The good news? Although you may be deficient in C15:0, it’s easy to restore your circulating levels, and (spoiler alert) it isn’t through your diet.

How Do I Know If I Am Deficient in C15:0?

A blood test is all it takes to check your C15:0 levels. Studies on the effects of C15:0 suggest that C15:0 should represent 0.2% of your total fatty acids. Healthy levels are usually between 0.2% to 0.4%. 

The optimal zone is likely closer to 0.6%. In fact, in blue zones (where residents frequently live to be over 100 years of age) circulating levels of C15:0 are closer to 0.6% of the total amount of fatty acids in your blood.

Your doctor can measure and monitor your C15:0 levels with a C15:0 test, along with labs that are collected on a routine basis, such as a complete blood count, fasting lipid panel, and liver enzyme test. 

How To Get C15:0

C15:0 is found primarily in whole dairy products like whole milk and full-fat butter. Unfortunately, increasing your intake of full-fat dairy products may not be an ideal solution. 

By increasing your whole dairy intake, you’d also be increasing your intake of bad, even-chain saturated fats, which are consistently linked to negative health outcomes. In addition, you’d be subjecting yourself to numerous additional calories and sugar (from lactose) that wouldn’t necessarily support your health goals.

Instead, you can opt for fatty15. Fatty 15 is the first and only supplement that contains the pure, powdered form of C15:0 known as FA15™. 

Elevate your cells. Elevate your self.

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Why a Supplement Works

There are a few reasons why taking fatty15 to obtain your C15:0 may be beneficial. 

  • First, it's made ready to absorb. In milk (and other foods), C15:0 is attached to branches of lipids called triacylglycerides, aka triglycerides. That means our gut has to use digestive enzymes to break down these triacylglycerides to release C15:0 as a free fatty acid. Once C15:0 is released, it is ready to be absorbed. These multiple steps can make our absorption of C15:0 from foods less efficient. In contrast, FA15 in fatty15 is our proprietary pure, powder C15:0 ingredient already in free fatty acid form. Less work for the gut, more good C15:0 for our bodies.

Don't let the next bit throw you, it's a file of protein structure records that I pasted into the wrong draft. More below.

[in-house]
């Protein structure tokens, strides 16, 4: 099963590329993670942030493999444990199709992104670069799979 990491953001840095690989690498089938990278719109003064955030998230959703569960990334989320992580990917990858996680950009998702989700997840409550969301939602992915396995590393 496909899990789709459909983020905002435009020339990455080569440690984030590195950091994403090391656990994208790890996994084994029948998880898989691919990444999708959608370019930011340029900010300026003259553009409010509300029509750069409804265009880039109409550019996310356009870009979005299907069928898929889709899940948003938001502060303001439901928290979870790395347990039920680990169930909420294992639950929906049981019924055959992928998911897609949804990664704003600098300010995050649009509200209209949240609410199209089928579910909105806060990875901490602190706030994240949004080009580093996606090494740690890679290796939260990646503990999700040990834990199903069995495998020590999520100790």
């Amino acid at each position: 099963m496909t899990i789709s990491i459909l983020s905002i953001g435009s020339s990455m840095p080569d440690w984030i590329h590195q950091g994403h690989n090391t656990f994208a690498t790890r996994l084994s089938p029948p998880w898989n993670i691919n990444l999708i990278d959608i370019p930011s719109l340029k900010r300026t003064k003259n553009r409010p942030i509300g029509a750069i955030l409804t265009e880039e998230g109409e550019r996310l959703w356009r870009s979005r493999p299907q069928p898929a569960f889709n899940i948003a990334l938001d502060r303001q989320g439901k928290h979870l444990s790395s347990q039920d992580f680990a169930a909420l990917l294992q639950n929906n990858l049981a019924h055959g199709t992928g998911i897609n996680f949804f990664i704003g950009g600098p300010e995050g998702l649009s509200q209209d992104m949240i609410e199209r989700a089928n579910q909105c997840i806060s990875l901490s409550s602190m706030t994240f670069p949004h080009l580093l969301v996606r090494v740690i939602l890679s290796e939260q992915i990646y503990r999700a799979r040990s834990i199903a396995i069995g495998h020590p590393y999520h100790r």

• It's not mixed with bad saturated fats. While the good C15:0 fatty acid is present in whole-fat dairy products in trace levels, there are much higher levels of “bad” even-chain saturated fatty acids that continue to be associated with poorer health. 
  • It skips the cows and calories. Each fatty15 capsule is just one calorie, allowing you to bypass the excess calories in whole-fat dairy. In addition, fatty15 is completely vegan, making it possible for you to get your C15:0 without involving cows. Interestingly, plant-based milk replacements lack C15:0 altogether. 

While some nutrient deficiencies may be better addressed through dietary intervention, C15:0 deficiency simply isn’t one of them. Taking fatty15 is a good solution for increasing your C15:0 levels and protecting your cells against aging. By supporting your cells, you’re making a serious investment in your health and longevity. 

Defy Deficiency

A blood test can help you determine if you are deficient in calcium or C15:0. If you are, speak to your healthcare provider about how a supplement can help. Consider taking fatty15 to increase your C15:0 levels, prevent nutritional C15:0 deficiencies, and optimize your health and wellness. 


Calcium deficiency worldwide: prevalence of inadequate intakes and associated health outcomes | NCBI.NIH.gov

Calcium - Health Professional Fact Sheet | NIH.gov

Effect of calcium on premenstrual syndrome: A double-blind randomized clinical trial | PMC

Hallmarks of aging: An expanding universe | PubMed

Dairy consumption and overweight and obesity: a systematic review of prospective cohort studies | Louie

Efficacy of dietary odd-chain saturated fatty acid pentadecanoic acid parallels broad associated health benefits in humans: could it be essential? | Scientific Reports

A review of odd-chain fatty acid metabolism and the role of pentadecanoic Acid (c15:0) and heptadecanoic Acid (c17:0) in health and disease

Profile photo for Eric Venn-Watson

Eric Venn-Watson M.D.

Eric is a physician, U.S. Navy veteran, and Co-founder and COO of Seraphina Therapeutics. Eric served over 25 years as a Navy and Marine Corps physician, working with the special forces community to improve their health and fitness. Seraphina Therapeutics is a health and wellness company dedicated to advancing global health through the discovery of essential fatty acids and micronutrient therapeutics.